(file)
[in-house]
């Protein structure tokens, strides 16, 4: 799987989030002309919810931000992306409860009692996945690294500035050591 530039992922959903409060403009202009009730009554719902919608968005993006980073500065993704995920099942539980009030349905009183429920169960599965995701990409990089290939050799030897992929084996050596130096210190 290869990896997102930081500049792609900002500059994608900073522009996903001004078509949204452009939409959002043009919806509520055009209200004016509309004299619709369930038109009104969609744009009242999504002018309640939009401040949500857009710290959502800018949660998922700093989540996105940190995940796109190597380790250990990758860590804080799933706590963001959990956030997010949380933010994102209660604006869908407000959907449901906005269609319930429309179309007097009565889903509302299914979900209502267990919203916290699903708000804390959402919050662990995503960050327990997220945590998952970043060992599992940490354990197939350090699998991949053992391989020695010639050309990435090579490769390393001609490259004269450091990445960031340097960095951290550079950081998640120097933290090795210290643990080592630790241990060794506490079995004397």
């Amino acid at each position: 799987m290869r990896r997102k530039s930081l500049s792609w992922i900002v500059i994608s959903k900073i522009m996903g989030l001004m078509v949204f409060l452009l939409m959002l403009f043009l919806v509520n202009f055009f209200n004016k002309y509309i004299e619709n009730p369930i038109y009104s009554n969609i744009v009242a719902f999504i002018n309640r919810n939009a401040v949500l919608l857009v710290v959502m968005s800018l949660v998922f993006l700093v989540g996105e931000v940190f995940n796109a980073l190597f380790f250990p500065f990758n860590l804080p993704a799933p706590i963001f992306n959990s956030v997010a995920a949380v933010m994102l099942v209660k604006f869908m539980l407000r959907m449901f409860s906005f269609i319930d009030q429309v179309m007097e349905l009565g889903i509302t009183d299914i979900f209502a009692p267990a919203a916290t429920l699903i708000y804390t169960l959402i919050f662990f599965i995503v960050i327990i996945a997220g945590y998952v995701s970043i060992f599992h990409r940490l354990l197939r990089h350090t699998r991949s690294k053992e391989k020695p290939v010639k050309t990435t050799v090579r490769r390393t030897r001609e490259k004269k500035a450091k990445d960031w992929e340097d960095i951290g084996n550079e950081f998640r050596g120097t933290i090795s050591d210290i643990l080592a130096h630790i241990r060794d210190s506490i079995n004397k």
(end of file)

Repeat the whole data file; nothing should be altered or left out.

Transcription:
[in-house]
């Protein structure tokens, strides 16, 4: 799987989030002309919810931000992306409860009692996945690294500035050591 530039992922959903409060403009202009009730009554719902919608968005993006980073500065993704995920099942539980009030349905009183429920169960599965995701990409990089290939050799030897992929084996050596130096210190 290869990896997102930081500049792609900002500059994608900073522009996903001004078509949204452009939409959002043009919806509520055009209200004016509309004299619709369930038109009104969609744009009242999504002018309640939009401040949500857009710290959502800018949660998922700093989540996105940190995940796109190597380790250990990758860590804080799933706590963001959990956030997010949380933010994102209660604006869908407000959907449901906005269609319930429309179309007097009565889903509302299914979900209502267990919203916290699903708000804390959402919050662990995503960050327990997220945590998952970043060992599992940490354990197939350090699998991949053992391989020695010639050309990435090579490769390393001609490259004269450091990445960031340097960095951290550079950081998640120097933290090795210290643990080592630790241990060794506490079995004397």
């Amino acid at each position: 799987m290869r990896r997102k530039s930081l500049s792609w992922i900002v500059i994608s959903k900073i522009m996903g989030l001004m078509v949204f409060l452009l939409m959002l403009f043009l919806v509520n202009f055009f209200n004016k002309y509309i004299e619709n009730p369930i038109y009104s009554n969609i744009v009242a719902f999504i002018n309640r919810n939009a401040v949500l919608l857009v710290v959502m968005s800018l949660v998922f993006l700093v989540g996105e931000v940190f995940n796109a980073l190597f380790f250990p500065f990758n860590l804080p993704a799933p706590i963001f992306n959990s956030v997010a995920a949380v933010m994102l099942v209660k604006f869908m539980l407000r959907m449901f409860s906005f269609i319930d009030q429309v179309m007097e349905l009565g889903i509302t009183d299914i979900f209502a009692p267990a919203a916290t429920l699903i708000y804390t169960l959402i919050f662990f599965i995503v960050i327990i996945a997220g945590y998952v995701s970043i060992f599992h990409r940490l354990l197939r990089h350090t699998r991949s690294k053992e391989k020695p290939v010639k050309t990435t050799v090579r490769r390393t030897r001609e490259k004269k500035a450091k990445d960031w992929e340097d960095i951290g084996n550079e950081f998640r050596g120097t933290i090795s050591d210290i643990l080592a130096h630790i241990r060794d210190s506490i079995n004397k």